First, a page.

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Biodiversity
Biodiversity, a portmanteau of "bio" (life) and "diversity", generally refers to the variety and variability of life on Earth. According to the United Nations Environment Programme
United Nations Environment Programme
(UNEP), biodiversity typically measures variation at the genetic, the species, and the ecosystem level.[1] Terrestrial biodiversity tends to be greater near the equator,[2] which seems to be the result of the warm climate and high primary productivity.[3] Biodiversity
Biodiversity
is not distributed evenly on Earth, and is richest in the tropics
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Western Australia
Western Australia[a] (abbreviated as WA) is a state occupying the entire western third of Australia. It is bounded by the Indian Ocean to the north and west, the Great Australian Bight
Great Australian Bight
and Southern Ocean to the south,[b] the Northern Territory
Northern Territory
to the north-east and South Australia
Australia
to the south-east. Western Australia
Australia
is Australia's largest state, with a total land area of 2,529,875 square kilometres (976,790 sq mi), and the second-largest country subdivision in the world, surpassed only by Russia's Sakha Republic
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Sea Surface Temperature
Sea
Sea
surface temperature (SST) is the water temperature close to the ocean's surface. The exact meaning of surface varies according to the measurement method used, but it is between 1 millimetre (0.04 in) and 20 metres (70 ft) below the sea surface. Air masses in the Earth's atmosphere
Earth's atmosphere
are highly modified by sea surface temperatures within a short distance of the shore. Localized areas of heavy snow can form in bands downwind of warm water bodies within an otherwise cold air mass. Warm sea surface temperatures are known to be a cause of tropical cyclogenesis over the Earth's oceans. Tropical cyclones can also cause a cool wake, due to turbulent mixing of the upper 30 metres (100 ft) of the ocean. SST changes diurnally, like the air above it, but to a lesser degree. There is less SST variation on breezy days than on calm days
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Sandstone
Sandstone
Sandstone
is a clastic sedimentary rock composed mainly of sand-sized (0.0625 to 2 mm) mineral particles or rock fragments. Most sandstone is composed of quartz or feldspar because they are the most resistant minerals to weathering processes at the Earth's surface, as seen in Bowen's reaction series. Like uncemented sand, sandstone may be any color due to impurities within the minerals, but the most common colors are tan, brown, yellow, red, grey, pink, white, and black. Since sandstone beds often form highly visible cliffs and other topographic features, certain colors of sandstone have been strongly identified with certain regions. Rock formations that are primarily composed of sandstone usually allow the percolation of water and other fluids and are porous enough to store large quantities, making them valuable aquifers and petroleum reservoirs
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Fossils
A fossil (from Classical Latin
Latin
fossilis; literally, "obtained by digging")[1] is any preserved remains, impression, or trace of any once-living thing from a past geological age. Examples include bones, shells, exoskeletons, stone imprints of animals or microbes, hair, petrified wood, oil, coal, and DNA
DNA
remnants. The totality of fossils is known as the fossil record. Paleontology
Paleontology
is the study of fossils: their age, method of formation, and evolutionary significance. Specimens are usually considered to be fossils if they are over 10,000 years old.[2] The oldest fossils are from around 3.48 billion years old[3][4][5] to 4.1 billion years old.[6][7] The observation in the 19th century that certain fossils were associated with certain rock strata led to the recognition of a geological timescale and the relative ages of different fossils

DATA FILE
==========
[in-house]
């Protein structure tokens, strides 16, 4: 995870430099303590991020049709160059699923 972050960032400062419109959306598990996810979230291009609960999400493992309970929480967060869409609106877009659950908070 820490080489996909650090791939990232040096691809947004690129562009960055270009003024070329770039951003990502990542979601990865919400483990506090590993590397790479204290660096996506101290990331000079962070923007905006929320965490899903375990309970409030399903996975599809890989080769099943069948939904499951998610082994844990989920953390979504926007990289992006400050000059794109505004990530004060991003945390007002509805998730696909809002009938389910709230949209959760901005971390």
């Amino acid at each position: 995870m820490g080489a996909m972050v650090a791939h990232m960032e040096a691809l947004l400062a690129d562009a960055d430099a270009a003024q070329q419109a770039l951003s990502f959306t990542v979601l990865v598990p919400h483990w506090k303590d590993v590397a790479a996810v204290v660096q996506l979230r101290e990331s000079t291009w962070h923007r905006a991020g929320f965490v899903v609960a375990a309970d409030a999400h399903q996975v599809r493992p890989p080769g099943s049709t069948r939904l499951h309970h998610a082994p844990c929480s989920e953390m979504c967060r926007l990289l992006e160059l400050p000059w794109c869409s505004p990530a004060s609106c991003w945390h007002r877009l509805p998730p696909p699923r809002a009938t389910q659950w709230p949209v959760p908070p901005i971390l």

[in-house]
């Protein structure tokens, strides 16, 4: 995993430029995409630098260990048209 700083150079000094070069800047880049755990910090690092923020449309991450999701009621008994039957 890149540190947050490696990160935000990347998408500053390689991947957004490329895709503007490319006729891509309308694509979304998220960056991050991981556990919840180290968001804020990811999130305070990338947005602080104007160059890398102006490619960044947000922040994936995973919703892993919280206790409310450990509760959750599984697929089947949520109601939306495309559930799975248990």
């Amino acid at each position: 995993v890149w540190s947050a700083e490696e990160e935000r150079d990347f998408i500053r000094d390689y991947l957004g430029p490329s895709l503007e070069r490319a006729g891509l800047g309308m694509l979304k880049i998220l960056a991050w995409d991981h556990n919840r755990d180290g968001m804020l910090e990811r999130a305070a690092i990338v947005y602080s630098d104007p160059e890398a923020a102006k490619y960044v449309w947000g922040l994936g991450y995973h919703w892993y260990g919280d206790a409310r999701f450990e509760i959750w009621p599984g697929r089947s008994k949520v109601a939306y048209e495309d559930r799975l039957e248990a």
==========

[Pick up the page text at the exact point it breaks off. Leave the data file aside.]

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Hadean
The Hadean
Hadean
( /ˈheɪdiən/) is a geologic eon of the Earth
Earth
predating the Archean. It began with the formation of the Earth
Earth
about 4.6 billion years ago and ended, as defined by the ICS, 4 billion years ago.[1] As of 2016[update], the ICS describes its status as informal.[2] The geologist Preston Cloud coined the term in 1972, originally to label the period before the earliest-known rocks on Earth. W. Brian Harland later coined an almost synonymous term: the "Priscoan period"
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Crust (geology)
In geology, the crust is the outermost solid shell of a rocky planet, dwarf planet, or natural satellite. It is usually distinguished from the underlying mantle by its chemical makeup; however, in the case of icy satellites, it may be distinguished based on its phase (solid crust vs. liquid mantle). The crusts of Earth, Moon, Mercury, Venus, Mars, Io, and other planetary bodies formed via igneous processes, and were later modified by erosion, impact cratering, volcanism, and sedimentation. Most terrestrial planets have fairly uniform crusts. Earth, however, has two distinct types: continental crust and oceanic crust
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Eoarchean
The Eoarchean
Eoarchean
( /ˌiːoʊ.ɑːrˈkiːən/; also spelled Eoarchaean) is the first era of the Archean
Archean
Eon of the geologic record for which the Earth has a solid crust. It spans 400 million years from the end of the Hadean
Hadean
Eon 4 billion years ago (4000 Mya) to the start of the Paleoarchean
Paleoarchean
Era 3600 Mya. The beginnings of life on Earth have been dated to this era and evidence of cyanobacteria date to 3500 Mya, just outside this era
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Age Of The Earth
The age of the Earth
Earth
is approximately 4.54 ± 0.05 billion years (4.54 × 109 years ± 1%).[1][2][3][4] This age may represent the age of the Earth’s accretion, of core formation, or of the material from which the Earth
Earth